Last month, prominent liberal economist Paul Krugman had a curiosity of a tweet. Krugman dismissed, even derided, the idea that an investment surge like the one the Trump administration had promised from its corporate-tax cuts had ever materialized. But Krugman’s accompanying chart shows a line that supporters of the corporate-tax cuts could be expected to draw. Investment’s share of GDP starts to go up almost exactly when the Tax Cuts and Jobs Act would be expected to cause such an uptick.
Intrigued, I dug into the data and made a chart of my own. You can view it above. It compares investment just before a business cycle ends to investment right at the start of the business cycle. The timing of a policy relative to the business cycle matters if you’re trying to make sense of its effect on investment: Investment tends to decrease as you move later in the business cycle and, by definition, closer to the next recession. (Recessions serve as the bookends to business-cycle starts and finishes).
As you can see, after the Trump administration’s corporate-tax cuts, investment’s share of GDP was the highest it had been in the last four quarters of any business cycle since 1990. Its average level over the four quarters leading up to the COVID-19 contraction in Q2 2020, 13.16 percent, was 3.63 percentage points higher than in the business cycle’s first quarter, Q2 2009, when it was 9.53 percent. Yes, the elevated level of investment in the late stages of the Dotcom boom that became a bust in Q2 2001 comes close at 3.42 percent. But if investment late in Trump’s term surpassed that during the Dotcom boom, the data aren’t telling Paul Krugman’s story. They’re telling the tale told by proponents of the Trump administration’s corporate tax cuts.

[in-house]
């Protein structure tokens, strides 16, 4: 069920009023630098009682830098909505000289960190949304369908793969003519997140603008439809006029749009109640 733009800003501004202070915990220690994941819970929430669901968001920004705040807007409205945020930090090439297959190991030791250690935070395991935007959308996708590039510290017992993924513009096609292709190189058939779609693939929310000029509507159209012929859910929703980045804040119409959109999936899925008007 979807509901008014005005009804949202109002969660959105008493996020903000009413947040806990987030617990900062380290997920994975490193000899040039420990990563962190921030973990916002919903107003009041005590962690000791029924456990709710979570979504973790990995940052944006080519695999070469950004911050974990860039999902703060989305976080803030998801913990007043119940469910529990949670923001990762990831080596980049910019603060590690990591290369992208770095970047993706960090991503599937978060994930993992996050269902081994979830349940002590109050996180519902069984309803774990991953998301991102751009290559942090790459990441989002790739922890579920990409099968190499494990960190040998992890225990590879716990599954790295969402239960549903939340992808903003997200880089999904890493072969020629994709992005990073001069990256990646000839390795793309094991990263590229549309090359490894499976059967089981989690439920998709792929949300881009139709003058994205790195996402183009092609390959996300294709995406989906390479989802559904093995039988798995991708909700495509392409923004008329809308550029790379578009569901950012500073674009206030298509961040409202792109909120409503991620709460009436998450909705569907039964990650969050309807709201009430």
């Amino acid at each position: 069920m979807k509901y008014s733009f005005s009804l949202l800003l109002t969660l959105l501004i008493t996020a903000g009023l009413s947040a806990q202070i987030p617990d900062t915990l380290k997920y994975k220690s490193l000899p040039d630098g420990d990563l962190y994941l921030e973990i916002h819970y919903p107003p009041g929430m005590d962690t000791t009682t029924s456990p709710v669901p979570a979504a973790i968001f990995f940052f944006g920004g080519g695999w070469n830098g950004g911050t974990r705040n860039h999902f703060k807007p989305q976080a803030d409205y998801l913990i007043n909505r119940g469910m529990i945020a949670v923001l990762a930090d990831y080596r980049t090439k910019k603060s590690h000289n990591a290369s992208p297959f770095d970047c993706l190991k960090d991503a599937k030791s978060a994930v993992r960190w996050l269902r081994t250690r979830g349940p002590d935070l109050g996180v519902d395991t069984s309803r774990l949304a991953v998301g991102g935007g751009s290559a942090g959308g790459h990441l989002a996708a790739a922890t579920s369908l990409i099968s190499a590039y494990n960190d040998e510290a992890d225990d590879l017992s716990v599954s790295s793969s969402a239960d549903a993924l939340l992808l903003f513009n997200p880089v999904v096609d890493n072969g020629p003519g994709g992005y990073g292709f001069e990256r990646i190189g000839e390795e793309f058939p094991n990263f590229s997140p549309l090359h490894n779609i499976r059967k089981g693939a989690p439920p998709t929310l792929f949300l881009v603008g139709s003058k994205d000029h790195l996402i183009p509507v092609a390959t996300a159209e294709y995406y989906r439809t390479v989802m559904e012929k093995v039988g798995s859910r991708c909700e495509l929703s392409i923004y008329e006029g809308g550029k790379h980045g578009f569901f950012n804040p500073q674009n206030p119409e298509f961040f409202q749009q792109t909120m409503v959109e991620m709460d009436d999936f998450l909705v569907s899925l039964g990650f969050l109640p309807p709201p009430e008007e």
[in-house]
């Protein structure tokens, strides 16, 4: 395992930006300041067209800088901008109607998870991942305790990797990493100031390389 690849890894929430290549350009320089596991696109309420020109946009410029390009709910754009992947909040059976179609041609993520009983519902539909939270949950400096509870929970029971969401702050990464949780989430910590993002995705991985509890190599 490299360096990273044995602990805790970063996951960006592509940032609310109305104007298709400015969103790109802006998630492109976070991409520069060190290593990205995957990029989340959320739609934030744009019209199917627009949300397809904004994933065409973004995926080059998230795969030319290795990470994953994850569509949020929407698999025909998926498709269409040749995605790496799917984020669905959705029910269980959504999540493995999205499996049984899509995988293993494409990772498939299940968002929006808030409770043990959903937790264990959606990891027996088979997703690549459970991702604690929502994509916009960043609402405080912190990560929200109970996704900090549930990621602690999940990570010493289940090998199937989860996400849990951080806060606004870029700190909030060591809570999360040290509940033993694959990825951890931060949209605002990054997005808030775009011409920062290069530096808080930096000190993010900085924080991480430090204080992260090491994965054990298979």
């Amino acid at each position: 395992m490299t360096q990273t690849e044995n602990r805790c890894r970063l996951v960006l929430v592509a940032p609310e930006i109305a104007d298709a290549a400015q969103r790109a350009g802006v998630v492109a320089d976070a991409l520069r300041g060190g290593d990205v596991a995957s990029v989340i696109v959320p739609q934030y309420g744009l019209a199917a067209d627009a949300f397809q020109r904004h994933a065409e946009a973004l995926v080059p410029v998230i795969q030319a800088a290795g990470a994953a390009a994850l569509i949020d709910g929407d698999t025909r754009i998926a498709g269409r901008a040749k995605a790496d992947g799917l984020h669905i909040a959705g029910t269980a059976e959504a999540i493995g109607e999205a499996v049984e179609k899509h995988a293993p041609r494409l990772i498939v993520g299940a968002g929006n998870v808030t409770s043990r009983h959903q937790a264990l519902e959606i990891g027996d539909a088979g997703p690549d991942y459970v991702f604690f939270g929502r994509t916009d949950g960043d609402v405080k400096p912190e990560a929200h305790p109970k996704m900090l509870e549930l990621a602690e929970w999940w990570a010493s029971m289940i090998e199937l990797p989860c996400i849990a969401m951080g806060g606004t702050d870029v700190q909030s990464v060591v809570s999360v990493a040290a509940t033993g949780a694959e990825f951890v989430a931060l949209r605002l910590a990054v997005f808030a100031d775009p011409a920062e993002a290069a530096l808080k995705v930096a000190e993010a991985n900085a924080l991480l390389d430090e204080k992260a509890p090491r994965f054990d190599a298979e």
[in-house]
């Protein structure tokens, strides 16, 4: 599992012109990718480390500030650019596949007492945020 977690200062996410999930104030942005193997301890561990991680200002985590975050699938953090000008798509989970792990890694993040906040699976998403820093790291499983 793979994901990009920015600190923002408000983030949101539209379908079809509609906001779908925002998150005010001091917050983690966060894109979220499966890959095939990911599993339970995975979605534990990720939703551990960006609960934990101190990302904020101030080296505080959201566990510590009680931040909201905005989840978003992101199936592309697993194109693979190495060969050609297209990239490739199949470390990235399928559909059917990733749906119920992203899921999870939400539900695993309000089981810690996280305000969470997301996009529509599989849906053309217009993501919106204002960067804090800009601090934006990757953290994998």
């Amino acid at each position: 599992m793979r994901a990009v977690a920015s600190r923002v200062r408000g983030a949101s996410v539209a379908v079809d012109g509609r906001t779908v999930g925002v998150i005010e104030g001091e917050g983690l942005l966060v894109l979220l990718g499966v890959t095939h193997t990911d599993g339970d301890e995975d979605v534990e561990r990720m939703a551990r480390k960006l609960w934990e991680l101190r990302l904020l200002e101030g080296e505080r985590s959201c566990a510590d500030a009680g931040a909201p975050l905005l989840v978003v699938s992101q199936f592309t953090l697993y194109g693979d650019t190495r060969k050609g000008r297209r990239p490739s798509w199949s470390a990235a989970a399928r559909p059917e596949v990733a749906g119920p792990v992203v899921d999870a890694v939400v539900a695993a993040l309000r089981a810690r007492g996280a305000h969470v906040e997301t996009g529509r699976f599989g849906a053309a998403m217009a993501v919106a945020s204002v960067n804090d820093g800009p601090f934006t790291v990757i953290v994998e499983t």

Now, to be fair, my chart is unlikely to be the last word on a subject as fraught with complexity and importance as the effects of tax policy. But no one chart is. Not even if it’s from a Nobel Laureate in Economics like Paul Krugman.